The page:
Congo Opposition Chooses Katumbi as Presidential Candidate

  • Congo scheduled to hold presidential elections in November
  • Katumbi seen as powerful challenger to incumbent president

A leading opposition group in the Democratic Republic of Congo named Moise Katumbi, a former provincial governor, as its candidate for president in elections scheduled for November.

The so-called G7 announced Katumbi’s candidacy after a meeting of the party’s political bureau in the capital, Kinshasa, on Wednesday. Katumbi wasn’t immediately available when Bloomberg called him seeking comment.

“The G7 voted unanimously for Moise Katumbi to be its candidate for president,” Olivier Kamitatu, a leader of the G7, said in a post on his Twitter account.

Katumbi, the former governor of the copper-rich Katanga province, resigned from the ruling People’s Party for Reconstruction and Democracy in September in a written statement in which he criticized alleged efforts by the government to bypass the constitution and delay elections. Since then, he has met repeatedly with Congolese opposition leaders and made frequent public calls for the government to hold the vote on time. He’s yet to join a new political party or confirm his candidacy in the elections. The owner of TP Mazembe, one of Africa’s most successful football clubs, Katumbi is a popular figure in Congo and seen as a powerful potential challenger to President Joseph Kabila.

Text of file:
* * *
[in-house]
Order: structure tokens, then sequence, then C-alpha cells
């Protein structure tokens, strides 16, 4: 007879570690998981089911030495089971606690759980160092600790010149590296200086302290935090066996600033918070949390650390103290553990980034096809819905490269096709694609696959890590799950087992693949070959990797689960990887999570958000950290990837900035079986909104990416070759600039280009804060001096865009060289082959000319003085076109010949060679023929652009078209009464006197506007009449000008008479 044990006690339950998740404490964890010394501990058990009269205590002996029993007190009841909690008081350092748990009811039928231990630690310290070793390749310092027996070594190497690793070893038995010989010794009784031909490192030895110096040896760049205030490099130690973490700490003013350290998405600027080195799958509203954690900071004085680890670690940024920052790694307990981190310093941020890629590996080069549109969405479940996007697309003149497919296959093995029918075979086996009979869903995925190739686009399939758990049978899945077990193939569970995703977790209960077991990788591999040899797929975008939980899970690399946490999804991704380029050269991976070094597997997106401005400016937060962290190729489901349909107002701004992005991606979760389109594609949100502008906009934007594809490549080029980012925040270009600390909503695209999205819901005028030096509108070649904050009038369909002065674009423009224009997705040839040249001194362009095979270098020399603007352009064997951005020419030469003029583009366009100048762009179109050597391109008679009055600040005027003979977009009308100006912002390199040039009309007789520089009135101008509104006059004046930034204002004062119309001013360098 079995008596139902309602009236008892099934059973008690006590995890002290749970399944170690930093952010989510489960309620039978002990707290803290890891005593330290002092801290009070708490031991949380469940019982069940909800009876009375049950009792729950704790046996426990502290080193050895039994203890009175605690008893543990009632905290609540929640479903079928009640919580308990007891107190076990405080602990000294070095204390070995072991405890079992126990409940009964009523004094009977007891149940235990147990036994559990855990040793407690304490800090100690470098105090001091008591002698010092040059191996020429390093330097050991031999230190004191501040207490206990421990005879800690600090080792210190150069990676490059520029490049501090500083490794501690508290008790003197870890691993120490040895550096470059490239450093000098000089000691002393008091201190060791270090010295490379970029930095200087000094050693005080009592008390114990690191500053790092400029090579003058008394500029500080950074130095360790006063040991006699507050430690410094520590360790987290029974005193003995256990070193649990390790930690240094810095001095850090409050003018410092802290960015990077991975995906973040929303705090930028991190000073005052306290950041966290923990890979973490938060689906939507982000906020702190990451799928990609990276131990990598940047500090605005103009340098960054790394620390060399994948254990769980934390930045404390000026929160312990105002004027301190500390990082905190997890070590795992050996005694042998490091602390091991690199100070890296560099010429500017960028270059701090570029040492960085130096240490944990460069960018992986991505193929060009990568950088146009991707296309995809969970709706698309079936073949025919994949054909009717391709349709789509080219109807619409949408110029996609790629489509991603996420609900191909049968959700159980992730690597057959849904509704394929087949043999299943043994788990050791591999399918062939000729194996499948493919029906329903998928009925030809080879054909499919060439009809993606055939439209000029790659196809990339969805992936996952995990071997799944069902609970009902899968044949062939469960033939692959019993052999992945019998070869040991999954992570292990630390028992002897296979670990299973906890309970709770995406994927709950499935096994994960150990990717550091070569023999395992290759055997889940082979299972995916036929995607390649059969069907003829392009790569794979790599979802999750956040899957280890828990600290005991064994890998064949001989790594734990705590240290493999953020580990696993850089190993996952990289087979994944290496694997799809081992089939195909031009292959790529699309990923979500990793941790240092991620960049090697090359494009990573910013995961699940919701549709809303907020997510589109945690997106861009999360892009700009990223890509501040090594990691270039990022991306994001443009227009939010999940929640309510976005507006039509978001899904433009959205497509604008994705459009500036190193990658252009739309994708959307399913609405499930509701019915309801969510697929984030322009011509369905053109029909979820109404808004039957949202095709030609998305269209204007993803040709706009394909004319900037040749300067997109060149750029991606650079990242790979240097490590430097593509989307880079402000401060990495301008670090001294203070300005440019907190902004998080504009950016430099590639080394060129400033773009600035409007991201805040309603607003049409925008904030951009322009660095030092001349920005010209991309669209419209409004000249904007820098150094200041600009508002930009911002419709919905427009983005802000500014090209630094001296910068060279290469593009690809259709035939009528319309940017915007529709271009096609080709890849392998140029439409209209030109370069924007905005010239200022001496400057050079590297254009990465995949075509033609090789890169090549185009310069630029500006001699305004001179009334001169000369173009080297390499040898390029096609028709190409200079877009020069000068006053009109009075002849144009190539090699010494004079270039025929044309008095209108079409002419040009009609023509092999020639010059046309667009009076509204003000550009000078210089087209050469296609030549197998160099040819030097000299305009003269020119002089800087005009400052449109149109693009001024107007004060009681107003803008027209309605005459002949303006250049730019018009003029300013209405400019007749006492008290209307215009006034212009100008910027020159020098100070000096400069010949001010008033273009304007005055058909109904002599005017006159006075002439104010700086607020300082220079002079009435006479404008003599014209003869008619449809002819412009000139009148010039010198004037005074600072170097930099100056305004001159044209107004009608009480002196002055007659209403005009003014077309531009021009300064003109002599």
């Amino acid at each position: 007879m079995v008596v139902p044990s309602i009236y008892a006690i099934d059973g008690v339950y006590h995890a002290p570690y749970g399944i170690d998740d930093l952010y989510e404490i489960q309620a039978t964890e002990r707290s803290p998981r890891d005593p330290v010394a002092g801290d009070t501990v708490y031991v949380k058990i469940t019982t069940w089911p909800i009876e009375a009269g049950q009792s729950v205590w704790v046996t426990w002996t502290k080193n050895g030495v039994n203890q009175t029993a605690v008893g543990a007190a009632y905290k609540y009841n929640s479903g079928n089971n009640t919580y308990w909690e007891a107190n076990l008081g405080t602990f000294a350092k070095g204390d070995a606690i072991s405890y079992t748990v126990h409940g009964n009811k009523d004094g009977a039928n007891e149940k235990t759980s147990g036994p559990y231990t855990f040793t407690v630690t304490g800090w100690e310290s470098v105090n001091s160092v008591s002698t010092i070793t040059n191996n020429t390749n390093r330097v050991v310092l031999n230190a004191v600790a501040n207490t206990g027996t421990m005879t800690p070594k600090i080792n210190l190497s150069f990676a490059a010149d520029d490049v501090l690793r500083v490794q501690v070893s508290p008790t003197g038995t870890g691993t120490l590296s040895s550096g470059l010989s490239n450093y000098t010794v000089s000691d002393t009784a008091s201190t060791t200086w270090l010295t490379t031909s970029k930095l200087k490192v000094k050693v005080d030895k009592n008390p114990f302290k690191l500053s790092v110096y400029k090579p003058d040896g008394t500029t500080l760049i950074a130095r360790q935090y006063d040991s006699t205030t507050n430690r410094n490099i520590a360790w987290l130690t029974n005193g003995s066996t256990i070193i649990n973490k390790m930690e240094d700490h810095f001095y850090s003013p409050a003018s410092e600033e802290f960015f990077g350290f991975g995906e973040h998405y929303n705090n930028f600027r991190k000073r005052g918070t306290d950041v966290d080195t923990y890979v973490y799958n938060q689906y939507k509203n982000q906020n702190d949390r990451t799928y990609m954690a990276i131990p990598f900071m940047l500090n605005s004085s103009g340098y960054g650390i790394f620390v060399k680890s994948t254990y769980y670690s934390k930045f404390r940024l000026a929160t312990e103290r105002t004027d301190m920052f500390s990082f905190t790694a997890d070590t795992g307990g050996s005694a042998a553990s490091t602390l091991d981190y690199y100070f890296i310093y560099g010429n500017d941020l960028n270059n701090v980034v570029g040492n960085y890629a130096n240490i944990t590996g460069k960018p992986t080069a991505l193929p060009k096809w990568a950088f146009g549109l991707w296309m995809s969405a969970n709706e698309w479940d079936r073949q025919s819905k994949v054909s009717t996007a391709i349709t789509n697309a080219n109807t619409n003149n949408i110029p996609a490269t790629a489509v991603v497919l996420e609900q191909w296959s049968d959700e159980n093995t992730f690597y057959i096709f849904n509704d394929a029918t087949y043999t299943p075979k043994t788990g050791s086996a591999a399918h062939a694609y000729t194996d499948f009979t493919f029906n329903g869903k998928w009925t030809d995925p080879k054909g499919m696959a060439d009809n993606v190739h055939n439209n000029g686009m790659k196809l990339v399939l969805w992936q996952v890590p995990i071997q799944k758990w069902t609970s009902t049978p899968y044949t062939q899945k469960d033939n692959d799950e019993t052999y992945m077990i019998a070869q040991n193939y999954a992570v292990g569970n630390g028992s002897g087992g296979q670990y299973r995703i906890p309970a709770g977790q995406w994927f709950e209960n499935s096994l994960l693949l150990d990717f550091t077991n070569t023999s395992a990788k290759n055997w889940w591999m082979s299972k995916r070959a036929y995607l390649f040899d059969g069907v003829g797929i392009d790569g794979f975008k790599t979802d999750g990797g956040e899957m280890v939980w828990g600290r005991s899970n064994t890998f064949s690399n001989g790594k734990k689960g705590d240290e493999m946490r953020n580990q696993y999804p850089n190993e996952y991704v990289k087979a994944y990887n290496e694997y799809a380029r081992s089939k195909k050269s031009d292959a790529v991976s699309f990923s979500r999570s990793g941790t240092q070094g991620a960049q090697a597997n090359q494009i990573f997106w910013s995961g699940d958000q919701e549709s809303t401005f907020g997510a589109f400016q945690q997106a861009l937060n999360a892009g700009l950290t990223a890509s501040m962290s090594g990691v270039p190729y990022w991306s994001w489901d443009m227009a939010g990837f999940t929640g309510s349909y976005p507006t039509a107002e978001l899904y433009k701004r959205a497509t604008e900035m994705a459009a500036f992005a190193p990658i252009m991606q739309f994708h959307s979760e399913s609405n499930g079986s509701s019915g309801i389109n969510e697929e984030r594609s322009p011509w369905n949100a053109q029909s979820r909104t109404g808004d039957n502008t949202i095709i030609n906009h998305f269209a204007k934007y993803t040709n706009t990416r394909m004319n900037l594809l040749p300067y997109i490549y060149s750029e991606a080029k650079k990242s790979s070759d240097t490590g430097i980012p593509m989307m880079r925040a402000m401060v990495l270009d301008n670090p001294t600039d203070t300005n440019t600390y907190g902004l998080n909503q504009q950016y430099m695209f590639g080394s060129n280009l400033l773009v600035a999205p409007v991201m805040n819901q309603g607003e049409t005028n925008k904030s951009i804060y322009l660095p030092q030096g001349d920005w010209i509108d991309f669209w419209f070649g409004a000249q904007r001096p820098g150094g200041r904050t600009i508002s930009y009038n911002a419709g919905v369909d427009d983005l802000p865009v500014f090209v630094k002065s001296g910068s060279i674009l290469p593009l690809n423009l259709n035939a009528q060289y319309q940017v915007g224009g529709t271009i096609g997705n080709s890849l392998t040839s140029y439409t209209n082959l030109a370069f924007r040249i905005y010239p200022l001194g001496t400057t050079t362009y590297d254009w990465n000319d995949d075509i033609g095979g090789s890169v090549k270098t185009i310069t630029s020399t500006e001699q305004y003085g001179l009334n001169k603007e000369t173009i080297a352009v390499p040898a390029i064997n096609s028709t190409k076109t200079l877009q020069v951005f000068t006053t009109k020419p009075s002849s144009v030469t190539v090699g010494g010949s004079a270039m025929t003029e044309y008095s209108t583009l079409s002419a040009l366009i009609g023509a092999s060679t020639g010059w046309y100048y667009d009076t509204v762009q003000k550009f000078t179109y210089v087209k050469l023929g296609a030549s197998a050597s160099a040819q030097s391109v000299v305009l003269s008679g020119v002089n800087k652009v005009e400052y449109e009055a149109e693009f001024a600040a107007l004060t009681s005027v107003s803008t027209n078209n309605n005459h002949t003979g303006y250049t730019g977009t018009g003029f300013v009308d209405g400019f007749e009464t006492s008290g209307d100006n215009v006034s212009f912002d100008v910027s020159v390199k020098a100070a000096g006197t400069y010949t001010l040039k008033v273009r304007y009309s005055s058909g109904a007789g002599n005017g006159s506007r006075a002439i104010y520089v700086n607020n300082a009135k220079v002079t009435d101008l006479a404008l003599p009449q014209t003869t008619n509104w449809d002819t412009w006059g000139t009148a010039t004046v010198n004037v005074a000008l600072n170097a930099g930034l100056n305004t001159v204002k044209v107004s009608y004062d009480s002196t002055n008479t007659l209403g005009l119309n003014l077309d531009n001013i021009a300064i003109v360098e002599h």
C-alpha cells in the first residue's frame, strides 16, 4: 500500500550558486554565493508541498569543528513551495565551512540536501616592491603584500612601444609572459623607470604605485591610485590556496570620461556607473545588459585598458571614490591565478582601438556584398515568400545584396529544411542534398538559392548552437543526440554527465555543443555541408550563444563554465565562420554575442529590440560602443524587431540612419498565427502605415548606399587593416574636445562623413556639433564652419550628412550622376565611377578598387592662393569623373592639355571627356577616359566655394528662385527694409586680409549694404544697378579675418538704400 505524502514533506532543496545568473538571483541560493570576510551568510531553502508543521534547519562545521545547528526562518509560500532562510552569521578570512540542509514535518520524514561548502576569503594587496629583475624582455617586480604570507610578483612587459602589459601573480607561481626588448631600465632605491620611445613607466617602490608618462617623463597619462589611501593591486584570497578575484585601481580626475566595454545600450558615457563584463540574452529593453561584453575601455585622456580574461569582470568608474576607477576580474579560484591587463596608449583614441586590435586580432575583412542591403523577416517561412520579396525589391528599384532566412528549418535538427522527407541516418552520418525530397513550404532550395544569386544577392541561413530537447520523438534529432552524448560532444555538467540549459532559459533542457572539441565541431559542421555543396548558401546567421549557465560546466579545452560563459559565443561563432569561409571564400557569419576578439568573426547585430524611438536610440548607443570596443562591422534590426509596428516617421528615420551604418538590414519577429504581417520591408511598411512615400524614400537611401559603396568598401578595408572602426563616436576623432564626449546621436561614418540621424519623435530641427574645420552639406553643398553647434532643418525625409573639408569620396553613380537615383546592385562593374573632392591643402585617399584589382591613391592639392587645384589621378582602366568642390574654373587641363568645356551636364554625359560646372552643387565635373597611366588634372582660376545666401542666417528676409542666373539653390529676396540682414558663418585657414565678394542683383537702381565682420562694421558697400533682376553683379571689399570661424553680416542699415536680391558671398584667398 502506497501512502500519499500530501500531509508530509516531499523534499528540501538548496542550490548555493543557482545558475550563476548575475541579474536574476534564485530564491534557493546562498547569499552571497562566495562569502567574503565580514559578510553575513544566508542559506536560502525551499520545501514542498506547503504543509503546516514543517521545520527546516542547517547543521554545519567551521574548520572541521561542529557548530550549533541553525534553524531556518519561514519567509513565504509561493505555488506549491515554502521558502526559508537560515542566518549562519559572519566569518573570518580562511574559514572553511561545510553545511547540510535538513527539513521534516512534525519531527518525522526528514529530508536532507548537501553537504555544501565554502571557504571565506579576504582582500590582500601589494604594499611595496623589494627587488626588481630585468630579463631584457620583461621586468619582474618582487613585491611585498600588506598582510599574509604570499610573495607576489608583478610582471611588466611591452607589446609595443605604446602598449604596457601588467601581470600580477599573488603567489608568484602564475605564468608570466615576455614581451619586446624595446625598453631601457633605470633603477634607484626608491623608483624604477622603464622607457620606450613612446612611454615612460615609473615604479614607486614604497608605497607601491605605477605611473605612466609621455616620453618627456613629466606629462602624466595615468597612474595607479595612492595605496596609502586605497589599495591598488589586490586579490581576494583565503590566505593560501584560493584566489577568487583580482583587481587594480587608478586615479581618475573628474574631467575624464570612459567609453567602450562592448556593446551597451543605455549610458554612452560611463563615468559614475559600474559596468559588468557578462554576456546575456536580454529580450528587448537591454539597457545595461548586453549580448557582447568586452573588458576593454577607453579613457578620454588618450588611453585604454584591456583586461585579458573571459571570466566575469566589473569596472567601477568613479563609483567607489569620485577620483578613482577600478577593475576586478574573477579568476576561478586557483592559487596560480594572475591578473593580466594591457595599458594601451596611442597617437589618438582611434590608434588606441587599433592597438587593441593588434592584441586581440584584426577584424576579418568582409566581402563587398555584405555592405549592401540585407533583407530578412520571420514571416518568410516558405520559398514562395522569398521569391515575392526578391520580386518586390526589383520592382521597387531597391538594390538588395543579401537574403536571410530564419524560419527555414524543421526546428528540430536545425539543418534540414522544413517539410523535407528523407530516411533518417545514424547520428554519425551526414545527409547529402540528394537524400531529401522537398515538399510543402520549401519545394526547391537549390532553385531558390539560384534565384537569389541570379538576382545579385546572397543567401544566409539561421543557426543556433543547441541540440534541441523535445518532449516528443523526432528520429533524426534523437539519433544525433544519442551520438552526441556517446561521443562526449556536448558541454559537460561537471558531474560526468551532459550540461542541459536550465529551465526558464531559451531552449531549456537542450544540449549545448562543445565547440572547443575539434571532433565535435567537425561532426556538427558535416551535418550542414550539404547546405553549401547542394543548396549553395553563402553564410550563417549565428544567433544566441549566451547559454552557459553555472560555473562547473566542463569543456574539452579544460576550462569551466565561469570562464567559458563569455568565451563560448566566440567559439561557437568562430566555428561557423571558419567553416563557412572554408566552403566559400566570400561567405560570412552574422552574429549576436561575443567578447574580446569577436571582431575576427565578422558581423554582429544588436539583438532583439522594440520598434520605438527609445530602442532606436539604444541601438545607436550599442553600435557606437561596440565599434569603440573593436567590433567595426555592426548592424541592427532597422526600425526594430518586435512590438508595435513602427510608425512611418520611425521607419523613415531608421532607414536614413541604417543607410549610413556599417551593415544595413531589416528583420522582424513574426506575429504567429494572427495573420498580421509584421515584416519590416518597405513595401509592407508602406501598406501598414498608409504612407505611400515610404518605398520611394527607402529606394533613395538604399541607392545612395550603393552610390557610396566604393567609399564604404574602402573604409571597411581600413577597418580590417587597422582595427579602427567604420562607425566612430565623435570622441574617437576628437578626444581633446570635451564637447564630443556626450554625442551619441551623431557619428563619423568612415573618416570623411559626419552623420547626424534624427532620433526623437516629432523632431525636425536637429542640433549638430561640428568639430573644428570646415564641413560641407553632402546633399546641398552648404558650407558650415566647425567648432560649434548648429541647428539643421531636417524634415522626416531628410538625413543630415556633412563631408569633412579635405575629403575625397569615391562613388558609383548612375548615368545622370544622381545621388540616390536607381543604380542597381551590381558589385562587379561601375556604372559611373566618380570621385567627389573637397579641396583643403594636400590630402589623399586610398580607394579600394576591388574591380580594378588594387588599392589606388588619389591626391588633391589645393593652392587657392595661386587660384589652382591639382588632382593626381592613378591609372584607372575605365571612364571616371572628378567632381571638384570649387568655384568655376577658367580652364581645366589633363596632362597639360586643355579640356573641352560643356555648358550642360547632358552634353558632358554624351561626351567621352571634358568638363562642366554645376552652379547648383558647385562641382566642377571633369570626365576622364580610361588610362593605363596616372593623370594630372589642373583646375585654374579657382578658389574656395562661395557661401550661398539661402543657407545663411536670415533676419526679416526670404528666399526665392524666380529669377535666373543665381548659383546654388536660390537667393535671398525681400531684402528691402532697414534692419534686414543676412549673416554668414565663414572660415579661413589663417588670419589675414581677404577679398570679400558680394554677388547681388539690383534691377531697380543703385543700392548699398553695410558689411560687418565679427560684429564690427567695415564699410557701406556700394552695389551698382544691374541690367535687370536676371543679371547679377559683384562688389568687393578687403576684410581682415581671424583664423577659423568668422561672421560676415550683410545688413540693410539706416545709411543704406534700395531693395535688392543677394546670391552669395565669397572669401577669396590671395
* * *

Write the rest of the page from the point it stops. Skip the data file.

Single Candidate

In November, Katumbi said he supported the selection of a single opposition candidate to stop Kabila from extending his 15-year rule of Africa’s biggest copper producer. Having received the endorsement from the G7, he may lead negotiations with other opposition leaders including Felix Tshisekedi of the Union for Democracy and Social Progress and Vital Kamerhe of the Union for Congolese Nation to select a single opposition leader.

The G7 includes seven former members of the Presidential Majority, who where expelled from the ruling coalition in September after publicly criticizing what they said were efforts by Kabila to hold on to power.

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